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The Regulators Are Watching: Addressing Collaboration Resilience in Financial Services

In the face of ever-increasing cybersecurity challenges, the issue of business continuity evolves and becomes more and more complex. Nowhere is this more true than in financial services. The stakes for banks, brokers, insurers, and other financial intermediaries are high, and regulators across the globe are introducing new rules and regulations that mandate business continuity — including communications requirements.

When disaster strikes, enterprises must address the challenge of maintaining collaboration resilience with communication as the centerpiece of their business continuity plan. It’s important to understand what regulators require, trends in how regulations are evolving, and how a plan for collaboration resilience can keep a business humming in the face of a disruptive event.

What You Need to Know About Business Continuity Regulations

Regulatory interests and activities related to business continuity are broad, and the rules and regulations regarding compliance continue to expand. Here are some of the ways regulators mandate business continuity practices:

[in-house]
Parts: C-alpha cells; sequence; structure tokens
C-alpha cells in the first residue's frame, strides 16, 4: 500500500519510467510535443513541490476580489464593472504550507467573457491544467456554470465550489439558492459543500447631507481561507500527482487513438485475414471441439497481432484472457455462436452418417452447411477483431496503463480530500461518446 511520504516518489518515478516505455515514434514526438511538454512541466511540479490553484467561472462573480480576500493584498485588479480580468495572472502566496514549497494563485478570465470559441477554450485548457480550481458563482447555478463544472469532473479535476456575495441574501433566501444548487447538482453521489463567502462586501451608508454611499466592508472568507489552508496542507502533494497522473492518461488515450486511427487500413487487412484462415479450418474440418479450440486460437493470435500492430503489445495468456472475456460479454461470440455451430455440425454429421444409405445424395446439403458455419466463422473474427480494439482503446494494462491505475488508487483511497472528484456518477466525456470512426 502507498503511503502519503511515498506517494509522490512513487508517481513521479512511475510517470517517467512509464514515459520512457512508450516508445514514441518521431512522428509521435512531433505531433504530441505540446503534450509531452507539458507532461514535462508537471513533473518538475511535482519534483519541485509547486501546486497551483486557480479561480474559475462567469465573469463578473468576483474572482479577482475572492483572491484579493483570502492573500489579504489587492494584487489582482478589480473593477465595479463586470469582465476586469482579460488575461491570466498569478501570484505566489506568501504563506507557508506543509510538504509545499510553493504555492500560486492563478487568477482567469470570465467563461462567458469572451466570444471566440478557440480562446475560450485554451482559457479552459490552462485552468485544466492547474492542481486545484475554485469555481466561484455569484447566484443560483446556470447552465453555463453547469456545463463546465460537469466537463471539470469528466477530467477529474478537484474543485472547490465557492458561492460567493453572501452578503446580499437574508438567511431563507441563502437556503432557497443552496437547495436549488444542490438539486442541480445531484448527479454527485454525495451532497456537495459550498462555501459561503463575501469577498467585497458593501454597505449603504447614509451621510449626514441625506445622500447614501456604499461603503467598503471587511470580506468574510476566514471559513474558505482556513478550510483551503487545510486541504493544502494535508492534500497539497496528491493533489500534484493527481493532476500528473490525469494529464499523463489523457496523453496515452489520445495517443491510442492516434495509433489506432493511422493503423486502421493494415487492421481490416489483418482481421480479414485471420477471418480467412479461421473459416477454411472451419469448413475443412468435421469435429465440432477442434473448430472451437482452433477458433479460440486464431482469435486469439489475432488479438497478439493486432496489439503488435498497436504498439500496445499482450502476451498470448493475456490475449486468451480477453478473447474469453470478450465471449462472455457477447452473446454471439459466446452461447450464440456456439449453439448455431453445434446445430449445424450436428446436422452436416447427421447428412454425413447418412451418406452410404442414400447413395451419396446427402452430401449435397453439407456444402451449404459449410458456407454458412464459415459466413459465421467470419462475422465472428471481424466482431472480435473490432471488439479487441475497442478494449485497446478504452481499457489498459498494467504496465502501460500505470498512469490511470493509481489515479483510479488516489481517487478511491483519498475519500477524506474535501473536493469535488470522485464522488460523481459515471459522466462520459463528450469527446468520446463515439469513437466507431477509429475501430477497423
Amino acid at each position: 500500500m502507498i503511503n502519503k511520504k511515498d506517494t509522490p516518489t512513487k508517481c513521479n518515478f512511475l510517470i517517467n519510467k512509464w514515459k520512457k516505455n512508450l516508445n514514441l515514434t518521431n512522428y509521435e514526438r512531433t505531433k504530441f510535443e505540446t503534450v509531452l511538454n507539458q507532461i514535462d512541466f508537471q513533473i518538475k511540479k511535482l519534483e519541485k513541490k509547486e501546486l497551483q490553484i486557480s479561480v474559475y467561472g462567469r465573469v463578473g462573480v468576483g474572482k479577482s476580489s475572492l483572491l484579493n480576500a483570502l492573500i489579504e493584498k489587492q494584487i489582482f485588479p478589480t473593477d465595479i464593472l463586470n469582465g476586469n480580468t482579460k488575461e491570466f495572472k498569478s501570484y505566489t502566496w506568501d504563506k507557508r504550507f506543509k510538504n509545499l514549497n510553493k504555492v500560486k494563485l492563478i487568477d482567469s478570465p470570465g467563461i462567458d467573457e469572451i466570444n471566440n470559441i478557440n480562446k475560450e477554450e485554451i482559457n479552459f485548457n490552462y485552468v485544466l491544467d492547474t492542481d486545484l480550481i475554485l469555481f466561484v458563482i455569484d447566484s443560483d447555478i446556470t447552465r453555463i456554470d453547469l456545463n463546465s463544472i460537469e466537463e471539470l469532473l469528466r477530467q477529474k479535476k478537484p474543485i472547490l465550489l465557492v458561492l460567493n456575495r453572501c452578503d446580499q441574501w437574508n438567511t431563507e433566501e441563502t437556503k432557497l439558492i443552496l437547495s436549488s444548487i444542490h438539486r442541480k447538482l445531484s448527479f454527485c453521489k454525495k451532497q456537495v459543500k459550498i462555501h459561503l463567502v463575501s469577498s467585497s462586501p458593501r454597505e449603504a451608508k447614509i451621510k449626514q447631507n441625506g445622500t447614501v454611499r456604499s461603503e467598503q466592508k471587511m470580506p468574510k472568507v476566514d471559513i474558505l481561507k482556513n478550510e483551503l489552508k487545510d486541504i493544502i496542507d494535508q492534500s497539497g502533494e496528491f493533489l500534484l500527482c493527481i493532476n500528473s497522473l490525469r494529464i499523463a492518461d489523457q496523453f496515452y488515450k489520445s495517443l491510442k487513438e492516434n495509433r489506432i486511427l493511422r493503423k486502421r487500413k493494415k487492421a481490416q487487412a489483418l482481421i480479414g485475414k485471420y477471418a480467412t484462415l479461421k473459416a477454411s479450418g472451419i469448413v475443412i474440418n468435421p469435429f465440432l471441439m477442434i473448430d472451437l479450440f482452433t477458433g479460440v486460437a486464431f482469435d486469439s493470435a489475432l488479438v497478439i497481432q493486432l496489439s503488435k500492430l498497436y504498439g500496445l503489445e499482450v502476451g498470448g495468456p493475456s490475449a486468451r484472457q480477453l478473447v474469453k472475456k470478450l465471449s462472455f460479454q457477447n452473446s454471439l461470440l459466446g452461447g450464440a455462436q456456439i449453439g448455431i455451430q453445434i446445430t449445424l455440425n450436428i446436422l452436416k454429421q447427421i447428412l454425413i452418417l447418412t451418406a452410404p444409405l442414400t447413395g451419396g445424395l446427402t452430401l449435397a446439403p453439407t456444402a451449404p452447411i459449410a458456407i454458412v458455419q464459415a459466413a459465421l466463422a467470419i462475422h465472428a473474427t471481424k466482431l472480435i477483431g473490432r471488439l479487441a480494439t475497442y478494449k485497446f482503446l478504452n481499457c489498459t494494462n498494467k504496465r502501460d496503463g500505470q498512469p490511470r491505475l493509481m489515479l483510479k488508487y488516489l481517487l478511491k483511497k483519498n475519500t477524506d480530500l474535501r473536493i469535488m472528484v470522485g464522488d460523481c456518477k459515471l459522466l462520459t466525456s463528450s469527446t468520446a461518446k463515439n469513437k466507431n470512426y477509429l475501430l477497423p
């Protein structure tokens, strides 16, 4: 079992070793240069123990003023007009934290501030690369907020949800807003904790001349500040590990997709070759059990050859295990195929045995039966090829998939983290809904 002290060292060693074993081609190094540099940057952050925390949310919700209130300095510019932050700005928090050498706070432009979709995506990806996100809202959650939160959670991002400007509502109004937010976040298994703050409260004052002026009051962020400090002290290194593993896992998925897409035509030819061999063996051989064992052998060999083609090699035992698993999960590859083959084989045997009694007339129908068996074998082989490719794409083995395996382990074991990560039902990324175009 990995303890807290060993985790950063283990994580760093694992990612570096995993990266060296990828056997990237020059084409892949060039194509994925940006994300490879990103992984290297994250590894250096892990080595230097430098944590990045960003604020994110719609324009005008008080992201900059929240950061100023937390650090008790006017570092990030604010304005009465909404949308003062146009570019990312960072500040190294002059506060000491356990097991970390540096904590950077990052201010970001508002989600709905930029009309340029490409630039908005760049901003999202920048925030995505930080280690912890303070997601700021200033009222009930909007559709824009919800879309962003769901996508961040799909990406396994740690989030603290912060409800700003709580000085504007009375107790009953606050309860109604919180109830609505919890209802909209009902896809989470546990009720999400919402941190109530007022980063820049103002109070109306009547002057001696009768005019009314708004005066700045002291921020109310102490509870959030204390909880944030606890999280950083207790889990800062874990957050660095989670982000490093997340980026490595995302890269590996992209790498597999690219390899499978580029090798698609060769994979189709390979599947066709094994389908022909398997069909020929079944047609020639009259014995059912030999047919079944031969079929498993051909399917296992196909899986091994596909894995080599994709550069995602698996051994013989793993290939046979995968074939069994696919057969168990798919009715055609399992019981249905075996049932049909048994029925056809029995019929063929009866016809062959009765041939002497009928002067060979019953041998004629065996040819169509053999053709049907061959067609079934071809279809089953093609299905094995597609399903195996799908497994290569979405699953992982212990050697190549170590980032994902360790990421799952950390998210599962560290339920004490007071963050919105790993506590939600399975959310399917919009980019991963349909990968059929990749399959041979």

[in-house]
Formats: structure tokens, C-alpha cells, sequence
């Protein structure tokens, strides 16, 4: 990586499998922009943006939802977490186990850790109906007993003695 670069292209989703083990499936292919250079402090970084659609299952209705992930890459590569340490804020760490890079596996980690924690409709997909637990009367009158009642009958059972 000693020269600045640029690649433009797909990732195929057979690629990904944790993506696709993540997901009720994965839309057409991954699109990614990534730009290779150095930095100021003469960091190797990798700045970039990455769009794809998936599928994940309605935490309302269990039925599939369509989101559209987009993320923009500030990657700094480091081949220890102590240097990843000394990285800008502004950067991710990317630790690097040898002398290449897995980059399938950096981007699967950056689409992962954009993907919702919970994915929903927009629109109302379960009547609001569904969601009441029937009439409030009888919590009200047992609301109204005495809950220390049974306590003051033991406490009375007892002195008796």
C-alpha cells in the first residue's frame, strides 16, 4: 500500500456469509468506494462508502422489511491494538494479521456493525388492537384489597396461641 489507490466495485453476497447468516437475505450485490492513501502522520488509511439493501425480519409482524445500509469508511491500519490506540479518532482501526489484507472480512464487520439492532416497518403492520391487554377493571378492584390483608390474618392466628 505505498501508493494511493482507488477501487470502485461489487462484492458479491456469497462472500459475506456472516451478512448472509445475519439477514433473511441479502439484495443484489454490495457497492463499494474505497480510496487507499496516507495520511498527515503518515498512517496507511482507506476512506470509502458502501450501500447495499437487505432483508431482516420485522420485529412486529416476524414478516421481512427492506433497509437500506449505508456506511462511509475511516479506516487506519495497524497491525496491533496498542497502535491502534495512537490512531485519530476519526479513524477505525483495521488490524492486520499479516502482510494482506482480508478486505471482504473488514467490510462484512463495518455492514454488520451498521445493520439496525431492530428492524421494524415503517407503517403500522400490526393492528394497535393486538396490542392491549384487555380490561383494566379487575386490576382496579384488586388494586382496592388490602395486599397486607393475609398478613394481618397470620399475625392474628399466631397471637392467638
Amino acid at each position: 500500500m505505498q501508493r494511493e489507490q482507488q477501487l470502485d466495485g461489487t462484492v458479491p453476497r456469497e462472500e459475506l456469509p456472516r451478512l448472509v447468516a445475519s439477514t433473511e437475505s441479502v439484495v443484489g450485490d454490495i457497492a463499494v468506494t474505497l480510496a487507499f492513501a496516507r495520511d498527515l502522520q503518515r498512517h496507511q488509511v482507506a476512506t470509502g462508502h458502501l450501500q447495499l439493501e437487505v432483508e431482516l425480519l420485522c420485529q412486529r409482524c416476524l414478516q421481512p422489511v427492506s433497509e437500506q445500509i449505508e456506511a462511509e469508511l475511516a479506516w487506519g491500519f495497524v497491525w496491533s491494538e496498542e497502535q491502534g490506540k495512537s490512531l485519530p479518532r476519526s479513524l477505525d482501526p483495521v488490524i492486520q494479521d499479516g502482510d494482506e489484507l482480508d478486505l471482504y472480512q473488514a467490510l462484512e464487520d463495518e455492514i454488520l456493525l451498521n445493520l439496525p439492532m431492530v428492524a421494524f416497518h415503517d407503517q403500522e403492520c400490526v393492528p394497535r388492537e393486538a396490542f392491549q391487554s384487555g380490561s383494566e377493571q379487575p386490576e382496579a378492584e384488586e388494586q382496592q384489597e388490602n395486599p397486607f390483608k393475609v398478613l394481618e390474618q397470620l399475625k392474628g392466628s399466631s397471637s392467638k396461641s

There are long-standing requirements in Finra Rule 4370 for establishing and maintaining a business continuity plan and four of ten plan requirements relate to communication. With enforcement actions, the lack of a business continuity communication plan was one factor in a record-setting $70 million fine against Robinhood Financial in July 2021.

Gensler and SEC

Without question, Gary Gensler is the most proactive chairman of the U.S. Securities and Exchange Commission (SEC) in recent memory. In addition to his efforts to put his stamp on seemingly everything — from cryptocurrencies to trading in general — he has endorsed an expansive increase in requirements regarding business continuity.

In recent remarks on cybersecurity delivered at Northwestern University Law School Gensler specifically called out business continuity as one factor that needs to be addressed as the SEC works “to improve the overall cybersecurity posture and resiliency of the financial sector.” Specifically, he spoke of an opportunity to “freshen up Regulation Systems Compliance and Integrity (Reg SCI)”, including extending requirements to “other large, significant entities it doesn’t currently cover” as well as taking a look at the cybersecurity efforts of all public companies. Under a Gensler regime, business continuity and collaboration resilience requirements will both expand and increase.


The U.S. Commodity Futures Trading Commission (CFTC) is not nearly as aggressive or adversarial as the SEC but they too have very specific rules regarding business continuity plans. Specifically, Rule 23.603 spells out a long list of personnel, including regulatory representatives, that must be included “in the event of an emergency or other disruption.”